What if next-generation computing systems were able to adopt the human brain's information processing capacity and energy efficiency?
"We are designing a new generation of computing systems, inspired by the operating principles of the human brain," said Dhireesha Kudithipudi, associate professor of computer engineering in
Kudithipudi and members of the
The different projects focus on developing and using novel memristive devices (computer memory technology), as an essential step toward improved information processing in computer hardware. Kudithipudi's research team is embedding these devices in abstracted models of cortical and subcortical brain functions. With the advent of big data and the need for increasing computing power to manage this information, computing systems need to be more powerful. New computing systems solutions are being addressed using information from neuroscience, nanotechnology and computer architecture.
"If you think of the current computing systems, they are structured in a very specific paradigm which is called compute-and-storage. You separate what you are computing with where you are storing, known as VonNeumann computing," she explained. "There is a memory bandwidth bottleneck with these designs. We are moving away from that paradigm, where fundamental elements compute and store information in the same medium similar to biological synapses."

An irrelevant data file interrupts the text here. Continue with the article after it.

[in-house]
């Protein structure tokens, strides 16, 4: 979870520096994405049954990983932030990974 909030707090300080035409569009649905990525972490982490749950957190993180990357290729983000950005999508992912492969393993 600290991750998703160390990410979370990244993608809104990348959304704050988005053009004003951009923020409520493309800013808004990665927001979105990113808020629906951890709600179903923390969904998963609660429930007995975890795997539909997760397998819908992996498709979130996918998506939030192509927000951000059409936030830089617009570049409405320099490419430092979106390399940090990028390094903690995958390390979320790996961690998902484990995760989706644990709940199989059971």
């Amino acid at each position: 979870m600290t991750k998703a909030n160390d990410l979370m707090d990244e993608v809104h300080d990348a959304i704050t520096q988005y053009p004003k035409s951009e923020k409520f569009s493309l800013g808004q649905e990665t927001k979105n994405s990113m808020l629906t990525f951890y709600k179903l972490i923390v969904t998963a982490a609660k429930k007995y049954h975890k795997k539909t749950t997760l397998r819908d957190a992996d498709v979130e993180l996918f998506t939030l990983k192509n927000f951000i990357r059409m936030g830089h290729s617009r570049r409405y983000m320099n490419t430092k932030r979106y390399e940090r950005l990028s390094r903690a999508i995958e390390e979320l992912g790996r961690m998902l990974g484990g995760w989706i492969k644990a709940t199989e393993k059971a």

This past year, Kudithipudi and engineering doctoral student
Neuromorphic computing could improve multi-modal signal processing defined as the ability to acquire, manage and assess data efficiently from multiple input streams, which is not feasible with a traditional computing systems, she explained. This summer, Kudithipudi and Merkel were awarded the Air Force Summer Faculty Fellowship to study this problem in detail. This has important applications in
Kudithipudi and her research team received a grant from
"The brain's noise tolerance, power efficiency and resiliency of the mammalian brain are remarkable characteristics of evolutionary design. We should be studying the brain as an ideal model for information processing," she said. "Neuroscientists are attempting to understand the full-scale functional models of the brain, yet nobody has a complete picture of how [the brain] works. This is what makes this research area challenging and exciting. New discoveries are made every day that are shaping a new paradigm of intelligent computer architectures."
Note: This past summer, Kudithipudi presented research findings about Intelligent Computing with Memristive Circuits and Systems at the
TNS 30TagarumaMar-140830-4843730 30TagarumaMar
Most Popular Stories
- Government: 500 Million Records Stolen in 12 Months
- More Hispanic Voters May Not Mean More Clout
- Pistorius Gets 5-year Sentence in Shooting Death
- Mom Makes Toys R Us Pull 'Breaking Bad' Dolls
- Apple Pay Debuts With Few Issues
- Cuba Deploys More Medicos in Ebola Fight
- Volatility No Reason to Bail on Stock Market
- Samsung Phones Cleared For U.S. Government Use
- 2016 Camaro Shrinks, Moves to Caddy Platform
- Disney's Animated Feature 'Moana' Slated for 2016 Release